Wednesday, February 16, 2011

All ethical systems are both deontological and consequentialist

I don't spend a lot of time slicing and dicing political ideologies. As I see it, ideology as it exists in the world is different for each person - a purely idiosyncratic hodgepodge of beliefs and values that is usually not even internally consistent. I find it much more useful to engage ideology on this level - to deal with what real people believe - than to spend much time in the rarefied world of idealized political philosophies.

Not so American libertarians. Read a libertarian blog, and there is a great likelihood that you will eventually come across an attempt to create a periodic table of ideologies, slicing and dicing and categorizing the chaos of reality into a rack of gleaming, perfect, Platonic forms. On the plus side, this often includes a nice colorful hexagon or other geometric pleasantry. On the minus side, it can often be smug, laden with faulty assumptions, and in general infuriating.

A common refrain one hears from American libertarians is that liberal ethics is "consequentialist." This is a very old trope, dating all the way back to the "utilitarianism vs. natural rights" debates of 18th century Britain. The basic question back then (and for many still today) is whether or not the government ought to tax people to provide for public welfare. Is it OK to use force to hurt Mr. X a "little bit", if doing so lets you help Mr. Y "a lot"? Yes, said the utilitarians, because the ends justify the means. No, said the natural rights people, because it violates people's rights, and besides, you can't really measure one person's welfare against another. That was the basic debate.

Today's political philosophers have tried to generalize this debate into a question of "consequentialist" vs. "deontological" ethics. Consequentialism, we are told, judges the rightness or wrongness of an action by the desirability of the outcome it produces; a deontological system, on the other hand, judges actions by whether or not they adhere to certain rules (e.g. "don't censor newspapers"). Modern American libertarians tend to go out of their way to say that their ethics are deontological, while liberals are consequentialists. There's an element of smugness to this; it seems to contain a subtext of "Neener neener, my principles are stronger than yours." But most American liberals just shrug and accept the dichotomy.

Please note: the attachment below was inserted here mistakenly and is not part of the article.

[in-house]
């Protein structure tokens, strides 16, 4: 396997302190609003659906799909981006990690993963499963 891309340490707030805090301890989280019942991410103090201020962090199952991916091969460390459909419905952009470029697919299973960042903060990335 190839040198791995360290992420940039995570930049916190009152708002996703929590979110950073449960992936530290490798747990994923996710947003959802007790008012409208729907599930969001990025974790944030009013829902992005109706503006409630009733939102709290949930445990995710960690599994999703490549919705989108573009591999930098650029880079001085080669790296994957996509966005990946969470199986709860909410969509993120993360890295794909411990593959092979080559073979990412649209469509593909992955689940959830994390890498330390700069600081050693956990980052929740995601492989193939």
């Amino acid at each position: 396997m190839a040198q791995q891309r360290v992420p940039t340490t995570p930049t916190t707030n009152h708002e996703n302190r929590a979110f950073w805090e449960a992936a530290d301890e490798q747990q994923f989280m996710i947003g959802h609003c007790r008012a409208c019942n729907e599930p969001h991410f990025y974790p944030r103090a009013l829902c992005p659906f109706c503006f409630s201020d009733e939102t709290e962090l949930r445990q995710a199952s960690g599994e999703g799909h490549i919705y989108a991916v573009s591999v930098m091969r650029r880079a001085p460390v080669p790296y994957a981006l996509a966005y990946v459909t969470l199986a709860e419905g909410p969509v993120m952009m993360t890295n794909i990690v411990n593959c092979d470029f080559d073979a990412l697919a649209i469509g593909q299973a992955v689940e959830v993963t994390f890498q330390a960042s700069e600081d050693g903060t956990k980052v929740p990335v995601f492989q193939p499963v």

But I do not. The reason is that faulty logic annoys me far more than partisan smugness. And the dichotomy between "deontological" and "consequentialist" ethical systems is as faulty as logic gets.

To illustrate why this is so, observe that any consequentialist system of ethics requires deontological rules to make it tick. For example, consider the question of whether or not I should rob Peter (a billionaire) of $3 in order to buy Paul (a starving poor man) a bowl of soup. A deontogical fellow might say "No," because he's following a rule that says "Do not rob." But suppose that I am a classic utilitarian. Suppose I conclude that Peter's utility will go down by 3 utils, and Paul's will go up by 3,000,000 utils, if I take the action, and that I should therefore rob Peter to pay Paul, because it increases overall human utility. 

But why do I do the thing that increases overall utility? Only because I have a rule that tells me "Thou shalt take actions to increase the overall level of (appropriately defined) human utility!" Without a rule, I have no basis for action, or for the prescription of an action to another actor. Without a rule to say "value is desirable," assigning value to different outcomes carries no implication for behavior. As a corollary, observe that it is possible to construct any consequentialist ethical system with a set of appropriately defined deontological rules; simply define an outcome measure X, and mandate a deontological rule that says "bring about X".

Now for the converse: Any deontological system requires consequentialism for its implementation. To see why this is true, consider the deontological rule "Do not kill people." Now consider the question of whether one ought to pull the trigger of a gun. In order to apply the rule of "Do not kill people," I must know whether pulling the trigger of the gun will result in a person's death. In other words, even with a rule, I must know the consequences of my action in order to judge its desirability. This is a way of saying that all rules are conditional.

Thus, we see that it is possible to construct any deontological ethical system with a set of appropriately motivated consequentialist outcome measures; simply mandate a rule Y, and then define an outcome measure of "whether Y is followed."

We thus arrive at the conclusion that all ethical systems are both deontological and consequentialist in nature, since they all require a rule for motivation and an outcome measure for implementation. The dichotomy so beloved by today's political philosophers is in fact merely a rough difference in degree, not a fundamental difference in kind. In economics terms, pure libertarians put "liberty" (as they define it) in their preference relation instead of utility, and make social choices accordingly. And pure utilitarians are following as arbitrary a rule as any.

Of course, as I said at the beginning of this rant, this is not really how I like to think about ethics. I'm an Aristotelian rather than a Platonist when it comes to right and wrong; I see ethical systems more as attempts to order and classify a fundamentally jumbled empirical reality, rather than pure ideas from which real people's morals emerge. And as I see it, the is-ought rule means that internally self-consistent ethical systems are no intrinsically better than self-contradictory ones, so the whole exercise of trying to corral people's beliefs into a periodic table yields little practical benefit. My own ethical system is sometimes libertarian, sometimes utilitarian, sometimes both, and sometimes neither; and I'm fine with that